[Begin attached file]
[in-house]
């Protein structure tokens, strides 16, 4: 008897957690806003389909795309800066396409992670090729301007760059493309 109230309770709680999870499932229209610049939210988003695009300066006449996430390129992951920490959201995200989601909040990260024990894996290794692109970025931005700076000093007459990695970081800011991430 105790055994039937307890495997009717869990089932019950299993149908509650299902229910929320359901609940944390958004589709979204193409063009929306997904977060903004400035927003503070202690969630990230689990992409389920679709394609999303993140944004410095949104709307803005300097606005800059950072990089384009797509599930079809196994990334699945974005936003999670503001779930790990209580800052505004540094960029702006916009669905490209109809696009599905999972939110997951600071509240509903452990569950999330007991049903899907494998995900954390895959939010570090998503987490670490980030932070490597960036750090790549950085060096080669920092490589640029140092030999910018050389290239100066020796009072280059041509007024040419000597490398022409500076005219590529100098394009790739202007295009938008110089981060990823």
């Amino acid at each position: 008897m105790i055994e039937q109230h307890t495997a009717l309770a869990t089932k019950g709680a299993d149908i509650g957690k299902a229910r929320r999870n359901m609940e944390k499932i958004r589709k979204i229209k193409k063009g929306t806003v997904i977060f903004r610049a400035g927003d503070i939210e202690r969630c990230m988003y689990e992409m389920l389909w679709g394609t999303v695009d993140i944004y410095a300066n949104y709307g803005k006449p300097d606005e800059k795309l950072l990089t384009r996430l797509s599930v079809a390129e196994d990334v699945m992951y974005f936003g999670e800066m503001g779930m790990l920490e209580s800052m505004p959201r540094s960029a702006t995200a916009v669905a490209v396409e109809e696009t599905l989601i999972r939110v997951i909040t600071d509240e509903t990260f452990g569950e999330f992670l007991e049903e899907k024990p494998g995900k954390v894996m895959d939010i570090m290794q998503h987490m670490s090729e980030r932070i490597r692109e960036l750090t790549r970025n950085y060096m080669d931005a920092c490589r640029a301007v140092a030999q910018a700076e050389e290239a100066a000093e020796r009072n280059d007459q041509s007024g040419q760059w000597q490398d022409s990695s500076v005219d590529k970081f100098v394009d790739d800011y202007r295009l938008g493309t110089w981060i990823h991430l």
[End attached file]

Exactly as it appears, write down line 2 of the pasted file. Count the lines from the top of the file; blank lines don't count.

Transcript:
């Protein structure tokens, strides 16, 4: 008897957690806003389909795309800066396409992670090729301007760059493309 109230309770709680999870499932229209610049939210988003695009300066006449996430390129992951920490959201995200989601909040990260024990894996290794692109970025931005700076000093007459990695970081800011991430 105790055994039937307890495997009717869990089932019950299993149908509650299902229910929320359901609940944390958004589709979204193409063009929306997904977060903004400035927003503070202690969630990230689990992409389920679709394609999303993140944004410095949104709307803005300097606005800059950072990089384009797509599930079809196994990334699945974005936003999670503001779930790990209580800052505004540094960029702006916009669905490209109809696009599905999972939110997951600071509240509903452990569950999330007991049903899907494998995900954390895959939010570090998503987490670490980030932070490597960036750090790549950085060096080669920092490589640029140092030999910018050389290239100066020796009072280059041509007024040419000597490398022409500076005219590529100098394009790739202007295009938008110089981060990823």